William G. Milliken State Park - Site #48

Detroit, Michigan


Project Goals and Objectives: Demonstrate innovative stormwater management and restore aquatic habitat

Project Description: An innovative stormwater retention basin was created that treated runoff from adjacent neighborhood and shoreline habitat was restored using soft engineering techniques. As the first urban park in Michigan, William G. Milliken State Park and Harbor (formerly Tri-Centennial Park) offers 31 acres carved out on the banks of the Detroit River offers a green oasis in the midst of downtown Detroit.

The first phase of the park - the harbor - was opened to the public in 2004 and offers several covered picnic areas, shoreline fishing and a newly renovated 52-slip harbor. A 63-foot light tower marks the harbor entrance. It is a scaled-down replica of the recently-renovated lighthouse at Tawas Point State Park, originally built in 1876.

The Michigan Department of Natural Resources, Parks & Recreation began construction on the second phase of development at the park in Summer 2008. This phase includes a wetlands demonstration project, which shows how wetlands act as nature's water filtration system. Interpretative signs explain how the wetland naturally cleans the water and then returns it to the Detroit River as clean water - without going to a wastewater treatment plant.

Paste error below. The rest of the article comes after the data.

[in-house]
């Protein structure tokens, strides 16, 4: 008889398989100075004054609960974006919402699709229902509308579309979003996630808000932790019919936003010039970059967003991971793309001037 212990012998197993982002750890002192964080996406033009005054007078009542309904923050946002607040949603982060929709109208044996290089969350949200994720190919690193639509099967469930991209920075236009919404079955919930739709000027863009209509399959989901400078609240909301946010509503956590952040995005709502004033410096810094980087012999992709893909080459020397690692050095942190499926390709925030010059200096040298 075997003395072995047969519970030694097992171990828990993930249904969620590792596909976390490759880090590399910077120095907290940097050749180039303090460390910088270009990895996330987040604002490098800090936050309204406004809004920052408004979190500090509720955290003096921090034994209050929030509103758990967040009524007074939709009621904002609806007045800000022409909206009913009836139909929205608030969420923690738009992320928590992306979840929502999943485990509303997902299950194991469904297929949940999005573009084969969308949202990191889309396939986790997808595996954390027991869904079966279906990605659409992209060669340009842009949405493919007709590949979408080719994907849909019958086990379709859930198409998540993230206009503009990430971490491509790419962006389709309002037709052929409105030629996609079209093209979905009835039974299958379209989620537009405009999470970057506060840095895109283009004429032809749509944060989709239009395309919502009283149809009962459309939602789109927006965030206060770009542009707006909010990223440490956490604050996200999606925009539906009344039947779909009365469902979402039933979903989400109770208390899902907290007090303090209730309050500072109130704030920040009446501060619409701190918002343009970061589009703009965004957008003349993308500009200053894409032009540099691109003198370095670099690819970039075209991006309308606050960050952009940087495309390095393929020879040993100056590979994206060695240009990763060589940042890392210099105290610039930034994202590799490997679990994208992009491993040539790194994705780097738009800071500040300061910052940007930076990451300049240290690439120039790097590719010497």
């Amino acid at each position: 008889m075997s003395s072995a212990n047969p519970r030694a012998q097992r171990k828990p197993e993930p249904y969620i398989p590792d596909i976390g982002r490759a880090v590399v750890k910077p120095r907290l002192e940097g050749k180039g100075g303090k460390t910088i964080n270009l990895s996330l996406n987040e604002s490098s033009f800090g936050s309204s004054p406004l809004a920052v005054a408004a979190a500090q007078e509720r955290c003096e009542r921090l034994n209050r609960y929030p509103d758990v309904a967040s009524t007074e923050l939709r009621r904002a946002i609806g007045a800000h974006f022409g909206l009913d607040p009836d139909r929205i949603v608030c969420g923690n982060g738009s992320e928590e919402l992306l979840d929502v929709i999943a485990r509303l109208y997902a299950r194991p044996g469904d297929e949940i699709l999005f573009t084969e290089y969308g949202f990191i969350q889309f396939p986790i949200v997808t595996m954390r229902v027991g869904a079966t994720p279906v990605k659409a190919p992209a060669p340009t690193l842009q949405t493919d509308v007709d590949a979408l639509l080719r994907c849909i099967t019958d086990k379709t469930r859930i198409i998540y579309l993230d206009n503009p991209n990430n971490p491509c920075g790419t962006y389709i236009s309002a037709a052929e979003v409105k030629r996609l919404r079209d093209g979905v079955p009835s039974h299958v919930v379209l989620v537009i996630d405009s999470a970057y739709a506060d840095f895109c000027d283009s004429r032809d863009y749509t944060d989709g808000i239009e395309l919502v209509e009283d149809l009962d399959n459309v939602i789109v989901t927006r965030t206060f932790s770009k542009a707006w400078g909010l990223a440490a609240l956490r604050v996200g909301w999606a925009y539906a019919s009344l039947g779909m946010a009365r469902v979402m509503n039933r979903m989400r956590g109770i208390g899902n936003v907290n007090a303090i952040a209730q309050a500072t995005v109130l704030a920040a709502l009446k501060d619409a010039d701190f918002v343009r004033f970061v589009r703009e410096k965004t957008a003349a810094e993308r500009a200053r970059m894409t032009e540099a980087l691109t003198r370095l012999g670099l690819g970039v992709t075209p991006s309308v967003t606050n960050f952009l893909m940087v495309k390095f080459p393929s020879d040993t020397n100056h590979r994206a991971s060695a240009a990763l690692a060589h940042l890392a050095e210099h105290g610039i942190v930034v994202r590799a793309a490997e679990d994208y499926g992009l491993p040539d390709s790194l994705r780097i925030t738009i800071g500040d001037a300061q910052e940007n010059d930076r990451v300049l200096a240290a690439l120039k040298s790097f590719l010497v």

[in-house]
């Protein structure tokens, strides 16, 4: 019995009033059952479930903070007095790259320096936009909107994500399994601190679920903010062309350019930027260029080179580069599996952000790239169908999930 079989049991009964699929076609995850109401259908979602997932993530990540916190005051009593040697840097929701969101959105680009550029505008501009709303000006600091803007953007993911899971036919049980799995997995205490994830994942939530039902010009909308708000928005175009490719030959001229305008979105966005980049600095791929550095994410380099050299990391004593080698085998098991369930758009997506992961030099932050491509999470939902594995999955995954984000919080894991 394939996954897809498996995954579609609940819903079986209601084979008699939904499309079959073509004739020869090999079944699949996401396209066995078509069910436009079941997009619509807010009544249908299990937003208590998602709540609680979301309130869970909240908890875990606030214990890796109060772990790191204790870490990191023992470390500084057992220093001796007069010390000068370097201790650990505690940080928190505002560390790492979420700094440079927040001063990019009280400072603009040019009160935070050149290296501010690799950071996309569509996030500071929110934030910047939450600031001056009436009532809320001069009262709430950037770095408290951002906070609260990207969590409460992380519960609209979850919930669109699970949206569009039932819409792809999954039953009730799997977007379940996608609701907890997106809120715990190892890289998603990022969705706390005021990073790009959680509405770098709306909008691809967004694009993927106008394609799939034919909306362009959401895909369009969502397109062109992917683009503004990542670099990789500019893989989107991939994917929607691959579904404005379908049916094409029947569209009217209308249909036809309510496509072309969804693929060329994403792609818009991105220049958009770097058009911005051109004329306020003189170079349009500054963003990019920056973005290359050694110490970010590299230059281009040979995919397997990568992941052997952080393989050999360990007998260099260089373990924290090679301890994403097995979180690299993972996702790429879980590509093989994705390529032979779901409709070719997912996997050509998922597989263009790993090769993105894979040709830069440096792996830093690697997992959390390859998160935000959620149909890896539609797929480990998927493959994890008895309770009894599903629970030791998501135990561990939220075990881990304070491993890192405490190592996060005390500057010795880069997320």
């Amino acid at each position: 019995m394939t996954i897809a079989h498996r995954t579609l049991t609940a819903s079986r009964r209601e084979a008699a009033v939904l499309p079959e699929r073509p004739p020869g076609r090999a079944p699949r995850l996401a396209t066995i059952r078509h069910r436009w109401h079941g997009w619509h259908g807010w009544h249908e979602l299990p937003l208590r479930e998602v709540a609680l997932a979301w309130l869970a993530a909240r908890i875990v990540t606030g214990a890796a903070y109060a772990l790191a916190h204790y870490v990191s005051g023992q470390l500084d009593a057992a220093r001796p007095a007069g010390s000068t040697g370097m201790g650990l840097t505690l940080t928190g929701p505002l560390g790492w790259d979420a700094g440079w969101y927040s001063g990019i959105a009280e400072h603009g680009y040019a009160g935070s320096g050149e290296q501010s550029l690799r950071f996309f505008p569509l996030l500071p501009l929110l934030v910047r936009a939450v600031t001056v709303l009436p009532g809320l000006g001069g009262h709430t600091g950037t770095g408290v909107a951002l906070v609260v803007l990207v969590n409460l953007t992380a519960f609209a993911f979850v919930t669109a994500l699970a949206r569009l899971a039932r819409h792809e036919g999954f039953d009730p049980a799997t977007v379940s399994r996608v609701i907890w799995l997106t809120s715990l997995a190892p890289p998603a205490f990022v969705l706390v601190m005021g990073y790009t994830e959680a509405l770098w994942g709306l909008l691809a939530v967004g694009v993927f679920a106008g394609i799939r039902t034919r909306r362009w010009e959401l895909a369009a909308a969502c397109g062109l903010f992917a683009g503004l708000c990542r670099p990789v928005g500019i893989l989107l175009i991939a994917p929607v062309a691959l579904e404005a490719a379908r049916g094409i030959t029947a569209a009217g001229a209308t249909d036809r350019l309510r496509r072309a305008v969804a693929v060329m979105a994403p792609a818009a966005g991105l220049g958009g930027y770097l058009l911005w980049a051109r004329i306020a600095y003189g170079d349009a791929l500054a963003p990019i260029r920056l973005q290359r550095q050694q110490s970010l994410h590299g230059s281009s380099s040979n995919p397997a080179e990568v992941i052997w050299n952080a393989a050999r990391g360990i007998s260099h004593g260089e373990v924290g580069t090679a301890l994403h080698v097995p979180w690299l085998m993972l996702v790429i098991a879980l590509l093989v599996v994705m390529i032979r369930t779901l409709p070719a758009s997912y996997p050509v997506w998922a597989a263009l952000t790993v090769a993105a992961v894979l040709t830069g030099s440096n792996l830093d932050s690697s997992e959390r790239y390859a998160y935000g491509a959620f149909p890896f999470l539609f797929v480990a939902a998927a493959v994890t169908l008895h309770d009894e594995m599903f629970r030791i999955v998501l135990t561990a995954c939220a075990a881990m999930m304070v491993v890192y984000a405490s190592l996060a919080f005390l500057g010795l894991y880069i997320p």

The State officially opened the second phase of the park December 1, 2009.

The RiverWalk passes through the park in the area closest to the Detroit River, and a quiet, contemplative area with a memorial to Peter Stroh, a noted conservationist who, for 25 years, was a tireless advocate for the opening Detroit's waterfront to the public, is featured in part of the park. A bike path, with financial support from the Michigan Department of Transportation (MDOT), laces through the area on the other side of the wetland. Fishing platforms are available along the riverfront edge of the park.

Cost: $1 million

Timeframe: 2008-2009

Partners: Michigan Department of Natural Resources, Detroit Riverfront Conservancy and Michigan Department of Environmental Quality

Ecological Effectiveness: No post-project monitoring of ecological effectiveness has been performed to date

Restoration Contact: Michigan Department of Natural Resources